The semiconductor industry has had its fair share of obstacles over the past few years, but long-term prospects point to expansive growth, according to a McKinsey study.
The onset of the COVID-19 pandemic in particular brought forth supply challenges as the world relied more heavily on computers. In turn, this pushed a demand for computer processing power and subsequently, semiconductors.
“Supply shortages led to bottlenecks in the production of everything from cars to computers and highlighted how tiny chips are critical to the smooth functioning of the global economy,” the study pointed out. “In many ways, our world is ‘built’ on semiconductors.”
Even though the world has changed since the start of the pandemic, this doesn’t mean the demand for semiconductors will fizzle. McKinsey is expecting the industry to grow exponentially in the next decade.
“As the impact of digital on lives and businesses has accelerated, semiconductor markets have boomed, with sales growing by more than 20 percent to about $600 billion in 2021,” the study said. “McKinsey analysis based on a range of macroeconomic assumptions suggests the industry’s aggregate annual growth could average from 6 to 8 percent a year up to 2030.”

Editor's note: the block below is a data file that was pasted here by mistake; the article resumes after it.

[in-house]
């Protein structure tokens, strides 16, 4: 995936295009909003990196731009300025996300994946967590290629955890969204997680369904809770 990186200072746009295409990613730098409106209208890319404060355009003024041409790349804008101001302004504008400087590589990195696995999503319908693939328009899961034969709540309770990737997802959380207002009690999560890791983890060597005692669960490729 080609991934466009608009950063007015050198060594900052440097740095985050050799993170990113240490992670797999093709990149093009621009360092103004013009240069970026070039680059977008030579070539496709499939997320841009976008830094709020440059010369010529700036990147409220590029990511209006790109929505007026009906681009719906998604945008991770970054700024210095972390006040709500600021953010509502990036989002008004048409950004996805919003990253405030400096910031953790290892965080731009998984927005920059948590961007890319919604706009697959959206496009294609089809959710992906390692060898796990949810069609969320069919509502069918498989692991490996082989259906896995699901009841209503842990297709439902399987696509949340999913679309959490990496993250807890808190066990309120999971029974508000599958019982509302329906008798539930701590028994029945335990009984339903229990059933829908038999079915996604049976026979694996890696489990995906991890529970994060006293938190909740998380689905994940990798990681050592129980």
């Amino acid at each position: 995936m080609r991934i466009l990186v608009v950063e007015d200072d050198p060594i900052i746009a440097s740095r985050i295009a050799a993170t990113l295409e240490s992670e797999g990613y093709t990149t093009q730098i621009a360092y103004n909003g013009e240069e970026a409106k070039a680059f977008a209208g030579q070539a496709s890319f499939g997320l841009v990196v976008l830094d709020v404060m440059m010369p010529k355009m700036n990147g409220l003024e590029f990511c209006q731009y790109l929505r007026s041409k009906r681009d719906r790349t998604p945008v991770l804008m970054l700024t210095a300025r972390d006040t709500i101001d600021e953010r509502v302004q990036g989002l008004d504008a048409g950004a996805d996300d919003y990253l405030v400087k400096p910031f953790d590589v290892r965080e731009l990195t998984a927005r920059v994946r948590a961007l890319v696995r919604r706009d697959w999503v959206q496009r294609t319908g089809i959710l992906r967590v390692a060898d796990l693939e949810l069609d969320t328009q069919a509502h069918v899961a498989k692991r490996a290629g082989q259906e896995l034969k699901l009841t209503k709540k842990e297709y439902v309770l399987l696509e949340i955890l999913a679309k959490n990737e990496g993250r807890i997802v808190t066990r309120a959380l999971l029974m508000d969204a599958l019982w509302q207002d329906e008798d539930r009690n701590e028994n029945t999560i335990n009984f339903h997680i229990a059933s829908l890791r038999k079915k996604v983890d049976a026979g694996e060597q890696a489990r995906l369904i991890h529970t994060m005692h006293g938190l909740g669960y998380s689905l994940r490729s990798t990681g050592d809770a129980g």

2 Semiconductor ETF Options From Invesco
Invesco has a pair of options to consider from a long-term growth perspective: the Invesco PHLX Semiconductor ETF (SOXQ) and the Invesco Dynamic Semiconductors ETF (PSI). As the world continuously relies on computers in various capacities, both funds are prime growth options in the semiconductor industry.
“With chip demand set to rise over the coming decade, semiconductor manufacturing and design companies would benefit now from a deep analysis of where the market is headed and what will drive demand over the long term,” McKinsey noted.
For broad exposure to the top semiconductor companies, SOXQ tracks the PHLX Semiconductor Sector Index, which measures the performance of the 30 largest U.S.-listed securities of companies engaged in the semiconductor business. Semiconductors include products such as memory chips, microprocessors, integrated circuits, and related equipment that serve a wide variety of purposes in various types of electronics, including in personal household products, automobiles, and computers, among others.
For a factor-based screener, PSI tracks the Dynamic Semiconductor Intellidex℠ Index, which is designed to provide capital appreciation by thoroughly evaluating companies based on a variety of investment merit criteria, including: price momentum, earnings momentum, quality, management action, and value. The index is comprised of common stocks of 30 U.S. semiconductors companies.
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